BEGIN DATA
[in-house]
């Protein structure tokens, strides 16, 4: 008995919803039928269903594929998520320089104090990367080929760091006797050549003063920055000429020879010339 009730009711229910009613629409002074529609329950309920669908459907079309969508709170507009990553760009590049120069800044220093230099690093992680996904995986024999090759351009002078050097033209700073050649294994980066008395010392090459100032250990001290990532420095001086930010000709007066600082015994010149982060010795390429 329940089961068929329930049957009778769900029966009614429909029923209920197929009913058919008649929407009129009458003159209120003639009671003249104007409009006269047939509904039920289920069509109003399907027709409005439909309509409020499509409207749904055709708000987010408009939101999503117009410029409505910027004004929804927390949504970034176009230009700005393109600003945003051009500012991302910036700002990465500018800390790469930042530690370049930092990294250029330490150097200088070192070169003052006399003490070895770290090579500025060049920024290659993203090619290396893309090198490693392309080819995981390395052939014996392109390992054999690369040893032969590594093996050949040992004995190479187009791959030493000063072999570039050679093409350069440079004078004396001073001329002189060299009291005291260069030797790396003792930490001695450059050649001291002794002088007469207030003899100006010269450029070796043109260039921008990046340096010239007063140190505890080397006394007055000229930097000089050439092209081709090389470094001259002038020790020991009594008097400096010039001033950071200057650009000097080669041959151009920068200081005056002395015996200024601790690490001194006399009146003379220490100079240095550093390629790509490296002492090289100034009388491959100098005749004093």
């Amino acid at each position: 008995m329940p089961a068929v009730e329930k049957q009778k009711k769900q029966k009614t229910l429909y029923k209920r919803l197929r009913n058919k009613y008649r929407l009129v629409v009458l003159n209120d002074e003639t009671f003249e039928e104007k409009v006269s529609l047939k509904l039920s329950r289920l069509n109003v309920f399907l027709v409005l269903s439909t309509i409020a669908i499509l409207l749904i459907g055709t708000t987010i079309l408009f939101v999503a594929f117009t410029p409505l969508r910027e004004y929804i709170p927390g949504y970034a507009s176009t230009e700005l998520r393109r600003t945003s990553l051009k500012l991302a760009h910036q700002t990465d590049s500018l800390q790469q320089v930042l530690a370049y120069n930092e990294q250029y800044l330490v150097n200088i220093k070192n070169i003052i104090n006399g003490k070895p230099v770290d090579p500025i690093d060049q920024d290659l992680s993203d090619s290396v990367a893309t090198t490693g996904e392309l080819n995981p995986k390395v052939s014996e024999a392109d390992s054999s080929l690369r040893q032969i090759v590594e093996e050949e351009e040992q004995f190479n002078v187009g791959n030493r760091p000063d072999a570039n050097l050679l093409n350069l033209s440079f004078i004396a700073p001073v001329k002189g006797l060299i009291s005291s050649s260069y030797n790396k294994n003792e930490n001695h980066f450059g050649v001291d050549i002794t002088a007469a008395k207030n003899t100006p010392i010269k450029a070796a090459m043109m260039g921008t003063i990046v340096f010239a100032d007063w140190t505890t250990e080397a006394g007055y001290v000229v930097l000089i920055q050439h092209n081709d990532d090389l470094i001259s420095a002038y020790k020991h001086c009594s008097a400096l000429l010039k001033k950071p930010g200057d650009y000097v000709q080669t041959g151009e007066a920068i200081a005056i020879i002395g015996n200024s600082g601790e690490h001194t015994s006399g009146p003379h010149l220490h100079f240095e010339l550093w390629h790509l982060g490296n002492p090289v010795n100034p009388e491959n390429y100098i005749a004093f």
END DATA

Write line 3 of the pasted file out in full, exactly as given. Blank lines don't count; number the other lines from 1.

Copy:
């Amino acid at each position: 008995m329940p089961a068929v009730e329930k049957q009778k009711k769900q029966k009614t229910l429909y029923k209920r919803l197929r009913n058919k009613y008649r929407l009129v629409v009458l003159n209120d002074e003639t009671f003249e039928e104007k409009v006269s529609l047939k509904l039920s329950r289920l069509n109003v309920f399907l027709v409005l269903s439909t309509i409020a669908i499509l409207l749904i459907g055709t708000t987010i079309l408009f939101v999503a594929f117009t410029p409505l969508r910027e004004y929804i709170p927390g949504y970034a507009s176009t230009e700005l998520r393109r600003t945003s990553l051009k500012l991302a760009h910036q700002t990465d590049s500018l800390q790469q320089v930042l530690a370049y120069n930092e990294q250029y800044l330490v150097n200088i220093k070192n070169i003052i104090n006399g003490k070895p230099v770290d090579p500025i690093d060049q920024d290659l992680s993203d090619s290396v990367a893309t090198t490693g996904e392309l080819n995981p995986k390395v052939s014996e024999a392109d390992s054999s080929l690369r040893q032969i090759v590594e093996e050949e351009e040992q004995f190479n002078v187009g791959n030493r760091p000063d072999a570039n050097l050679l093409n350069l033209s440079f004078i004396a700073p001073v001329k002189g006797l060299i009291s005291s050649s260069y030797n790396k294994n003792e930490n001695h980066f450059g050649v001291d050549i002794t002088a007469a008395k207030n003899t100006p010392i010269k450029a070796a090459m043109m260039g921008t003063i990046v340096f010239a100032d007063w140190t505890t250990e080397a006394g007055y001290v000229v930097l000089i920055q050439h092209n081709d990532d090389l470094i001259s420095a002038y020790k020991h001086c009594s008097a400096l000429l010039k001033k950071p930010g200057d650009y000097v000709q080669t041959g151009e007066a920068i200081a005056i020879i002395g015996n200024s600082g601790e690490h001194t015994s006399g009146p003379h010149l220490h100079f240095e010339l550093w390629h790509l982060g490296n002492p090289v010795n100034p009388e491959n390429y100098i005749a004093f």